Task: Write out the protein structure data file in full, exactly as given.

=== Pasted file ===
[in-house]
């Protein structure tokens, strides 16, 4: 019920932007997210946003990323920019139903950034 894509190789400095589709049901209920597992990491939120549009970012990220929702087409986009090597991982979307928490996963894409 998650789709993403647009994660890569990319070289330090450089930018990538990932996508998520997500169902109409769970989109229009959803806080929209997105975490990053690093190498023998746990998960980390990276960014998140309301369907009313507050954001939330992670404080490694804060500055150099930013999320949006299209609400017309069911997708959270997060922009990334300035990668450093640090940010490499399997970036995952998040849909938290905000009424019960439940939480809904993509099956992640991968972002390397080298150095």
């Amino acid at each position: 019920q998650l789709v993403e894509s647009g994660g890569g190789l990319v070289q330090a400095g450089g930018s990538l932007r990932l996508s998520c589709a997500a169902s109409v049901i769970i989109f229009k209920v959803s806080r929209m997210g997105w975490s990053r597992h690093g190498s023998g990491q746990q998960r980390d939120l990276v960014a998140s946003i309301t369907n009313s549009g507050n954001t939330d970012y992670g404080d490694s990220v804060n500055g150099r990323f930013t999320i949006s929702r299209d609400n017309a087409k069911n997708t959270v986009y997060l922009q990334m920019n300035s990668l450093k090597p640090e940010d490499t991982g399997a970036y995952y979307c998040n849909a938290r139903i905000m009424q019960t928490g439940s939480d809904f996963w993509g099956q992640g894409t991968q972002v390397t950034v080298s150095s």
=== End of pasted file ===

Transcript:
[in-house]
């Protein structure tokens, strides 16, 4: 019920932007997210946003990323920019139903950034 894509190789400095589709049901209920597992990491939120549009970012990220929702087409986009090597991982979307928490996963894409 998650789709993403647009994660890569990319070289330090450089930018990538990932996508998520997500169902109409769970989109229009959803806080929209997105975490990053690093190498023998746990998960980390990276960014998140309301369907009313507050954001939330992670404080490694804060500055150099930013999320949006299209609400017309069911997708959270997060922009990334300035990668450093640090940010490499399997970036995952998040849909938290905000009424019960439940939480809904993509099956992640991968972002390397080298150095």
């Amino acid at each position: 019920q998650l789709v993403e894509s647009g994660g890569g190789l990319v070289q330090a400095g450089g930018s990538l932007r990932l996508s998520c589709a997500a169902s109409v049901i769970i989109f229009k209920v959803s806080r929209m997210g997105w975490s990053r597992h690093g190498s023998g990491q746990q998960r980390d939120l990276v960014a998140s946003i309301t369907n009313s549009g507050n954001t939330d970012y992670g404080d490694s990220v804060n500055g150099r990323f930013t999320i949006s929702r299209d609400n017309a087409k069911n997708t959270v986009y997060l922009q990334m920019n300035s990668l450093k090597p640090e940010d490499t991982g399997a970036y995952y979307c998040n849909a938290r139903i905000m009424q019960t928490g439940s939480d809904f996963w993509g099956q992640g894409t991968q972002v390397t950034v080298s150095s």